November 6, 2012 2:20 pm
It’s a running joke in academic circles. There are scientists, and then there are “scientists.” Physics, math, most of biology, that’s all science. Psychology, evolutionary biology, ecology, that’s a little softer. And then there’s sociology.
Uncyclopedia defines sociology as “a cult based around the intellectual pseudoscience of studying society. Physicists in particular like to rag on the discipline. Take Alan Sokal, who submitted an entirely nonsensical paper to a sociology journal and got it published. The paper, called “Transgressing the Boundaries – Toward a Transformative Hermeneutics of Quantum Gravity” contained sentences like:
The Einsteinian constant is not a constant, is not a center. It is the very concept of variability — it is, finally, the concept of the game. In other words, it is not the concept of something — of a center starting from which an observer could master the field — but the very concept of the game.
Its publication prompted a call to re-evaluate just what sociological journals were publishing and how rigorous they could possibly be.
But sociology wasn’t always the brunt of jokes from other scientists. In fact, for a long time sociology was just another scientific discipline. Stephen Turner recently wondered just what happened? He writes (in the Journal of Sociology no less):
Sociology once debated ‘the social’ and did so with a public readership. Even as late as the Second World War, sociologists commanded a wide public on questions about the nature of society, altruism and the direction of social evolution. As a result of several waves of professionalization, however, these issues have vanished from academic sociology and from the public writings of sociologists. From the 1960s onwards sociologists instead wrote for the public by supporting social movements. Discussion within sociology became constrained both by ‘professional’ expectations and political taboos. Yet the original motivating concerns of sociology and its public, such as the compatibility of socialism and Darwinism, the nature of society, and the process of social evolution, did not cease to be of public interest. With sociologists showing little interest in satisfying the demand, it was met by non-sociologists, with the result that sociology lost both its intellectual public, as distinct from affinity groups, and its claim on these topics.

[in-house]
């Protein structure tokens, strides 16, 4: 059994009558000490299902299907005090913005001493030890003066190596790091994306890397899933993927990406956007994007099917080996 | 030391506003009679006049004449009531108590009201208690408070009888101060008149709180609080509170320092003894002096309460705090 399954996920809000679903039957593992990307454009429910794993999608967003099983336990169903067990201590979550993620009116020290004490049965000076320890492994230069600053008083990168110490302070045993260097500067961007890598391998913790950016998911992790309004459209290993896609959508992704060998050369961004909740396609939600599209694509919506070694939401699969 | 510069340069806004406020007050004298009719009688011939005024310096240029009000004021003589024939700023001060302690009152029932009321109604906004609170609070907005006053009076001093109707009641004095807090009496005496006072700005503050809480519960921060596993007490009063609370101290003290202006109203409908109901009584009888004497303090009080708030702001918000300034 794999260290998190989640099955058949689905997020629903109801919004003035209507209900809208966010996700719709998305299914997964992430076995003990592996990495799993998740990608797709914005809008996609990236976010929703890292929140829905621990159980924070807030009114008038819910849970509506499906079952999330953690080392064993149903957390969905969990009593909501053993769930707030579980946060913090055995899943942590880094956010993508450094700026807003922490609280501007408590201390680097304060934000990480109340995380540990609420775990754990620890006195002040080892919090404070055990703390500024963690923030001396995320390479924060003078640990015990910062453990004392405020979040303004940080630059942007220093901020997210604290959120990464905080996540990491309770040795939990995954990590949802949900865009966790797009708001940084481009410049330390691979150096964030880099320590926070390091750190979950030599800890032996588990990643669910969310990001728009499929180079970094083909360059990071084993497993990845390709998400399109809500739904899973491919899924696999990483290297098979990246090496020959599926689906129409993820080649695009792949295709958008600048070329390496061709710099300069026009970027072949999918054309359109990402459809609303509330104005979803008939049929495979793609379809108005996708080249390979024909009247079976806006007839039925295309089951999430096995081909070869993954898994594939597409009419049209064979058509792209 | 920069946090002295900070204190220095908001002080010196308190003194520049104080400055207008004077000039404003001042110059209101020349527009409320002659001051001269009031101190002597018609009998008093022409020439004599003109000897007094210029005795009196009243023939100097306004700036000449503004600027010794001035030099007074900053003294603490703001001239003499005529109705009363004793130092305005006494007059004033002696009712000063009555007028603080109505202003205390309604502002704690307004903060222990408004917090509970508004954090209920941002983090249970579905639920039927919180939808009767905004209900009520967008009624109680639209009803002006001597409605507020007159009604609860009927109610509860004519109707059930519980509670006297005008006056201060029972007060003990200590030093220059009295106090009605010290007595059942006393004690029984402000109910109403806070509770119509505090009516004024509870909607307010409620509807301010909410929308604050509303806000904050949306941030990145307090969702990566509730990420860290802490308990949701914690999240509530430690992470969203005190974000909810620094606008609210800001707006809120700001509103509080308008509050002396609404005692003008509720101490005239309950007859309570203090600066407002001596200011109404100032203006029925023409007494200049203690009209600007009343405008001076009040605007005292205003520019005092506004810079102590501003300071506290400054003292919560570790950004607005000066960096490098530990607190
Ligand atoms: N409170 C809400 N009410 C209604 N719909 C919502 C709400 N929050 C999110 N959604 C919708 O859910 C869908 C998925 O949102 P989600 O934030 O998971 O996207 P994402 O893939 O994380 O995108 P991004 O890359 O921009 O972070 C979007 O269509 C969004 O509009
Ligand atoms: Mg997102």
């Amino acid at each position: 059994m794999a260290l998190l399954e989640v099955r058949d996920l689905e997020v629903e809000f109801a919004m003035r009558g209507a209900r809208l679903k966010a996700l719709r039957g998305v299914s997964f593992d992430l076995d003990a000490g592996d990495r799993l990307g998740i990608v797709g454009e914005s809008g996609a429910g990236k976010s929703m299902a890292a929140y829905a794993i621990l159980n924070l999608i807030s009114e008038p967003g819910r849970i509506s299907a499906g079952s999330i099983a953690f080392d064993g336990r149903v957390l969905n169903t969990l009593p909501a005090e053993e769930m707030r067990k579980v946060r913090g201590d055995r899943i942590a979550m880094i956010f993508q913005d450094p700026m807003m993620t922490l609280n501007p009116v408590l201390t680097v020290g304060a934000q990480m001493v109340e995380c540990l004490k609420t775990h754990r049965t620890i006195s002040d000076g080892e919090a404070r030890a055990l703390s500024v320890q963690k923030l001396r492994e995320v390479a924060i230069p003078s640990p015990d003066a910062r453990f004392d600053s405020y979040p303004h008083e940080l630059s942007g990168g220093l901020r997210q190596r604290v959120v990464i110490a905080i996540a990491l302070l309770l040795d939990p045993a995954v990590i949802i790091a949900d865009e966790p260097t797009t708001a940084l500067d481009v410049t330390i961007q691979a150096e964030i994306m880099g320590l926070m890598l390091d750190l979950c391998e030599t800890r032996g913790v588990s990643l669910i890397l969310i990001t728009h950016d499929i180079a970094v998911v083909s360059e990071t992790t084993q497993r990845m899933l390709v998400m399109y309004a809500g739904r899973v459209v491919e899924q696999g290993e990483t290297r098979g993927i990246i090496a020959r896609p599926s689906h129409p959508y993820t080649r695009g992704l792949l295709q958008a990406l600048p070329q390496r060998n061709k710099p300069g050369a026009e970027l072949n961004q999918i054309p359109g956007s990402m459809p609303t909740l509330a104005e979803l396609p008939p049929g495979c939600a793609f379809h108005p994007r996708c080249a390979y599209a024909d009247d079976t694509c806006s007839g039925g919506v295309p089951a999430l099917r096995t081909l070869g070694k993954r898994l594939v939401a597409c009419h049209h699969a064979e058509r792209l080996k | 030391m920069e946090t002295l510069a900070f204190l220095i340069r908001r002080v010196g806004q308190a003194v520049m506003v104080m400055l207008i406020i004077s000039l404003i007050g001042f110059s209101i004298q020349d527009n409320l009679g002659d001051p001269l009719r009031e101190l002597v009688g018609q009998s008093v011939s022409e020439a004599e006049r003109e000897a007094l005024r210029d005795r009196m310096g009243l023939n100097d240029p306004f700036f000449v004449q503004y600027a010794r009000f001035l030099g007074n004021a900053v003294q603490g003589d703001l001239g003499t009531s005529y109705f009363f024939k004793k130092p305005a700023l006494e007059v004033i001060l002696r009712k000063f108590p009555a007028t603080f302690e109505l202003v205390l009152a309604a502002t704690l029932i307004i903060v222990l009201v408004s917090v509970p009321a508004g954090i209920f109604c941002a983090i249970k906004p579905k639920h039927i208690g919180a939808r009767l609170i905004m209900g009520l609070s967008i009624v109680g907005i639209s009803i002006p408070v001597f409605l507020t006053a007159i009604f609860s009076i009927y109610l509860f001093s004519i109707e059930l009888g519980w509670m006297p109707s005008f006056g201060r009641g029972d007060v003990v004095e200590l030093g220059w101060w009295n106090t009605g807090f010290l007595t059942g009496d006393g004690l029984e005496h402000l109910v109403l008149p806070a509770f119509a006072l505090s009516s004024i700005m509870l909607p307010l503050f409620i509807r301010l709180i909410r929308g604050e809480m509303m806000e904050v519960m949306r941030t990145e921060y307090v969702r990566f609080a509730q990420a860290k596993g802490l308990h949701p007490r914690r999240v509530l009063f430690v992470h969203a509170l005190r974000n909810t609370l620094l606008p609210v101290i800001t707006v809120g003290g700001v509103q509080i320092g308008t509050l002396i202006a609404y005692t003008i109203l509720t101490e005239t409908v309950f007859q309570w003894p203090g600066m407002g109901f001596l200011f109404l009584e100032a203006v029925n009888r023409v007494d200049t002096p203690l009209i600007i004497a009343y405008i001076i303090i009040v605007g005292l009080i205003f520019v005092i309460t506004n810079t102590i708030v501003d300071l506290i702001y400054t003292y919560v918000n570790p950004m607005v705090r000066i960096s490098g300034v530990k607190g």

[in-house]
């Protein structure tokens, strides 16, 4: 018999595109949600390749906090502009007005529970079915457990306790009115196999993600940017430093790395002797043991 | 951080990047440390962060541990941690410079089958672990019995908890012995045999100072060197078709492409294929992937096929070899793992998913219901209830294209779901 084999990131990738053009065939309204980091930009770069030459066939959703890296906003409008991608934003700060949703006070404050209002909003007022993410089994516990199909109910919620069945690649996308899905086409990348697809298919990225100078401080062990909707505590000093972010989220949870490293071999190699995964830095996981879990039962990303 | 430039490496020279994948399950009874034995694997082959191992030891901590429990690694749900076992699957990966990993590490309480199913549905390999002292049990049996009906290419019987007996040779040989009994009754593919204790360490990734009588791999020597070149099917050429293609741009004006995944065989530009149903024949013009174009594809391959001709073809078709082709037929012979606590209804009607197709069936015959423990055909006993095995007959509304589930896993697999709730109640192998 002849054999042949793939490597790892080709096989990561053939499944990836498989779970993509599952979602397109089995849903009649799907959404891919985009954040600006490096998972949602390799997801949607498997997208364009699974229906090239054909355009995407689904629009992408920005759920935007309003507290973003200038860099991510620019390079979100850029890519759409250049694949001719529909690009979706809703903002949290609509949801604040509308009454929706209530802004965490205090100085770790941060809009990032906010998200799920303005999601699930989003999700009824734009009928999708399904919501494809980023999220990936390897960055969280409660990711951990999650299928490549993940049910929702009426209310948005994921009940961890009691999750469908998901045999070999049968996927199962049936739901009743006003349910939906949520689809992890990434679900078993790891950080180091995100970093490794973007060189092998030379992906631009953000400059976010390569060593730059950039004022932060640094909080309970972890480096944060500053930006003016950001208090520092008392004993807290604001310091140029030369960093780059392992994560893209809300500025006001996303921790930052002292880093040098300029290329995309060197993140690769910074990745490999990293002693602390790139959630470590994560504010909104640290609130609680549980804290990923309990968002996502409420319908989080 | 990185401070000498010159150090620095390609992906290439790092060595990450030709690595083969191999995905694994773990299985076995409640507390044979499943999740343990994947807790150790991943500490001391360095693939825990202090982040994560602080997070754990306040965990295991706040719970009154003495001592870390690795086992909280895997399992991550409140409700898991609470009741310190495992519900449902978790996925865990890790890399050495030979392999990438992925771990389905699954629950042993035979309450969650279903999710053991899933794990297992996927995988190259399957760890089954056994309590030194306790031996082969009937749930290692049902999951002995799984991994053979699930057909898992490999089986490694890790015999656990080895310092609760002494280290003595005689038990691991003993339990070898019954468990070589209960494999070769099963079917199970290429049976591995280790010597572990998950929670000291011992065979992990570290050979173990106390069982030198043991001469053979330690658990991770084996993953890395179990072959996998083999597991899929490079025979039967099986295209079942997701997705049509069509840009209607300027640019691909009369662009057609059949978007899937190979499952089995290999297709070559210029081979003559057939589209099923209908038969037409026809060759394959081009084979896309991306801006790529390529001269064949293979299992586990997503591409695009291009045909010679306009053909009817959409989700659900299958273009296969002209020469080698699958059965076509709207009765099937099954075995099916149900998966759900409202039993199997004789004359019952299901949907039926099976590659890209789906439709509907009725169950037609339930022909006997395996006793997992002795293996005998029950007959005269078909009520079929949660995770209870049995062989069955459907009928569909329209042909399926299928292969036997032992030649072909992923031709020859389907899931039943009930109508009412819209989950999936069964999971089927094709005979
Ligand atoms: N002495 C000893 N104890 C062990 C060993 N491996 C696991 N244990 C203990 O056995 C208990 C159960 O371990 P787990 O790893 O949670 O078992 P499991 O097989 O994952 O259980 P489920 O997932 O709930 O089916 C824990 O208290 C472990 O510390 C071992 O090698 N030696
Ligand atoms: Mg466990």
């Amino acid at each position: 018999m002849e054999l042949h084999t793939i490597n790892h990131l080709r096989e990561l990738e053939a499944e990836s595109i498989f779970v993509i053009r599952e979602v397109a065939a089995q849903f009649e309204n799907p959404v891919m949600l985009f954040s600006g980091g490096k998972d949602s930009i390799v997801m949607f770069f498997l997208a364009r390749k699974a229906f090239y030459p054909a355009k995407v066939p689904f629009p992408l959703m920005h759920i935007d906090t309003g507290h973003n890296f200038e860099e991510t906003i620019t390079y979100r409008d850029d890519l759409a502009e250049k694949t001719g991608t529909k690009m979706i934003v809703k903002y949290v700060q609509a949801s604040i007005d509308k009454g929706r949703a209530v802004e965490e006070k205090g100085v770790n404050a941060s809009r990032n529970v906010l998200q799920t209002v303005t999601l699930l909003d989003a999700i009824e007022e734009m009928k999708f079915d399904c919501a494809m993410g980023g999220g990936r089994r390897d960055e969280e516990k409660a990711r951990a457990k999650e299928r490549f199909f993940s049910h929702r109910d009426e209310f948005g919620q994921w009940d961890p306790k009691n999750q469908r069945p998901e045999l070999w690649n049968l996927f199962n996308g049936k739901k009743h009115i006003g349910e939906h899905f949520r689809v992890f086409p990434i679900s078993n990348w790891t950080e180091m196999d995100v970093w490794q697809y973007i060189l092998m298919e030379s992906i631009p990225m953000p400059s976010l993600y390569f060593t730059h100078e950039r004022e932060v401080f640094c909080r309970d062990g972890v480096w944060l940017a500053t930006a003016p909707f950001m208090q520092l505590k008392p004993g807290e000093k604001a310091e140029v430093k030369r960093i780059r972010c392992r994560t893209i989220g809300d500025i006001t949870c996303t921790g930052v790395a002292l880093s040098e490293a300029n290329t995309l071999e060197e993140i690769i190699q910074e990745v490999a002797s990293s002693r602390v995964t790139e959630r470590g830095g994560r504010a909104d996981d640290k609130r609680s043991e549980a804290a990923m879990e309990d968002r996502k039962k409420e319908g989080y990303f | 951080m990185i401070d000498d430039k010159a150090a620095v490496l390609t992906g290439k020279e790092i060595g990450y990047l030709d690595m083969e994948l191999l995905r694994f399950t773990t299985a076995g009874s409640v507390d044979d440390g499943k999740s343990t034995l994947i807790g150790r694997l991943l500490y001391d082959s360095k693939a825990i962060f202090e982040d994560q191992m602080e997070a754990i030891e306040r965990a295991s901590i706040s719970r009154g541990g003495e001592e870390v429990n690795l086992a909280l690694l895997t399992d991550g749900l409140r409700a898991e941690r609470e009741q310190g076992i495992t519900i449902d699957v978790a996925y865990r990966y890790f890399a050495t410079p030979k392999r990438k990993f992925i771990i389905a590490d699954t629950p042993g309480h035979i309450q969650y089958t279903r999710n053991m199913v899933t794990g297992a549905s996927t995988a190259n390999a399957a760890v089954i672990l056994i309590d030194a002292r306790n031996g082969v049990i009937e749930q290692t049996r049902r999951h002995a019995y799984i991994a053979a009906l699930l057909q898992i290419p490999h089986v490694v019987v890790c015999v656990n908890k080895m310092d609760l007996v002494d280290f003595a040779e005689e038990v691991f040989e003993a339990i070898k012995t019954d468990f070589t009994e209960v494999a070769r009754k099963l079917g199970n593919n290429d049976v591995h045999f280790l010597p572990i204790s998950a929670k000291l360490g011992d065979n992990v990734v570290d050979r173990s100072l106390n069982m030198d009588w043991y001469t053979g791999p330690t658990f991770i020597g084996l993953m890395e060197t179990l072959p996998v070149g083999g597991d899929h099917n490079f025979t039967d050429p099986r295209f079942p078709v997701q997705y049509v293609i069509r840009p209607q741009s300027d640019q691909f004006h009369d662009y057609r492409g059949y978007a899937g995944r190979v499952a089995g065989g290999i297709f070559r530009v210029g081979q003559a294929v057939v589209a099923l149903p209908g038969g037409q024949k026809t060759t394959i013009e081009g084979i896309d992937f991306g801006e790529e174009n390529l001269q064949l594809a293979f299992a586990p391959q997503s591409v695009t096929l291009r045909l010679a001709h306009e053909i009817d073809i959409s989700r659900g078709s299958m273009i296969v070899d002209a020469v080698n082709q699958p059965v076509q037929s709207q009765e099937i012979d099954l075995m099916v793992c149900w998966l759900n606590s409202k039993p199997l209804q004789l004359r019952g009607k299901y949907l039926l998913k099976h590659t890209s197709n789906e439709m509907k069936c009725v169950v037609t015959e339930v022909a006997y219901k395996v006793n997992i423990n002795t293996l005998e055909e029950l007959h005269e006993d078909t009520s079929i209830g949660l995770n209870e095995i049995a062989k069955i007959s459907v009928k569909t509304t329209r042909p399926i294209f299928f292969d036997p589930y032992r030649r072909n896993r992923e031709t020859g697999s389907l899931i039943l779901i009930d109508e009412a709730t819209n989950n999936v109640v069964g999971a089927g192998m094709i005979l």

Basically, he’s wondering: what happened to sociologists? When did they give up questions of human nature, altruism, society? Well, Turner argues that a big problem is that sociologists started getting political. “It is evident that many of the most enthusiastic adherents of the new model of professionalization in the United States had roots in the left, and not infrequently in the Communist Party itself.” And that political slant limited the types of questions sociologists were allowed to ask. He writes:
Sociology was once a place where intellectuals found freedom: Giddings, Sorokin, Alfred Schutz and many others who could have pursued careers in their original fields chose sociology because of this freedom. To some extent sociology still welcomes outsiders, though now it is likely to be outsiders with ties to the Women’s Movement. … But in general, the freedom of the past is in the past.
Turner’s basic point is that sociology is now a joke because every sociologist is a liberal. That’s not untrue: over 85 percent of the members of the American Sociological Association (ASA) vote for either the Democratic or Green parties. One survey found the ratio of Democrats to Republicans in the ASA to be 47 to 1. Now, whether or not sociology is joked about because its researchers political leanings is another question. But that’s the argument Turner seems to be making here.
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